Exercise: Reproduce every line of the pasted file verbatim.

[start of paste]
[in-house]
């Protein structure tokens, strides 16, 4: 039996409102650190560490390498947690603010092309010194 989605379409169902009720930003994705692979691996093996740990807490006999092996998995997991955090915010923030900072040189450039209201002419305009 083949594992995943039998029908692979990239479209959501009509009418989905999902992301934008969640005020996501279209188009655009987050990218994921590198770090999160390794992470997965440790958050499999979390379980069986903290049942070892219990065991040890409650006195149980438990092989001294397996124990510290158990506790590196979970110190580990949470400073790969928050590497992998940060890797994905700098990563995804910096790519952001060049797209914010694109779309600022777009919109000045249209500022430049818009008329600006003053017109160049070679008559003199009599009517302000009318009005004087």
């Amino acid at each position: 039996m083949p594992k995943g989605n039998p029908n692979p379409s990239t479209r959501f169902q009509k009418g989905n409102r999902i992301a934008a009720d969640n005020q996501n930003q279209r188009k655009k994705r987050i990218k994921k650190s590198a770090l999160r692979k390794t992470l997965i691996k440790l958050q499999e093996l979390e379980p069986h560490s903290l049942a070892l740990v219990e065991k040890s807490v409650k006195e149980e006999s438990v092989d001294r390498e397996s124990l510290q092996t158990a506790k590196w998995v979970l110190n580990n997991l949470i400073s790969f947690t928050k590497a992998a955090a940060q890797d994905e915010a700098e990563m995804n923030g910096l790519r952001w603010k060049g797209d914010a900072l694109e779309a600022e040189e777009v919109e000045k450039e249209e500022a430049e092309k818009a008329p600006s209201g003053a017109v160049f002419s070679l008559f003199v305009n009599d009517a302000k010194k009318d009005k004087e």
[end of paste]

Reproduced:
[in-house]
């Protein structure tokens, strides 16, 4: 039996409102650190560490390498947690603010092309010194 989605379409169902009720930003994705692979691996093996740990807490006999092996998995997991955090915010923030900072040189450039209201002419305009 083949594992995943039998029908692979990239479209959501009509009418989905999902992301934008969640005020996501279209188009655009987050990218994921590198770090999160390794992470997965440790958050499999979390379980069986903290049942070892219990065991040890409650006195149980438990092989001294397996124990510290158990506790590196979970110190580990949470400073790969928050590497992998940060890797994905700098990563995804910096790519952001060049797209914010694109779309600022777009919109000045249209500022430049818009008329600006003053017109160049070679008559003199009599009517302000009318009005004087």
């Amino acid at each position: 039996m083949p594992k995943g989605n039998p029908n692979p379409s990239t479209r959501f169902q009509k009418g989905n409102r999902i992301a934008a009720d969640n005020q996501n930003q279209r188009k655009k994705r987050i990218k994921k650190s590198a770090l999160r692979k390794t992470l997965i691996k440790l958050q499999e093996l979390e379980p069986h560490s903290l049942a070892l740990v219990e065991k040890s807490v409650k006195e149980e006999s438990v092989d001294r390498e397996s124990l510290q092996t158990a506790k590196w998995v979970l110190n580990n997991l949470i400073s790969f947690t928050k590497a992998a955090a940060q890797d994905e915010a700098e990563m995804n923030g910096l790519r952001w603010k060049g797209d914010a900072l694109e779309a600022e040189e777009v919109e000045k450039e249209e500022a430049e092309k818009a008329p600006s209201g003053a017109v160049f002419s070679l008559f003199v305009n009599d009517a302000k010194k009318d009005k004087e």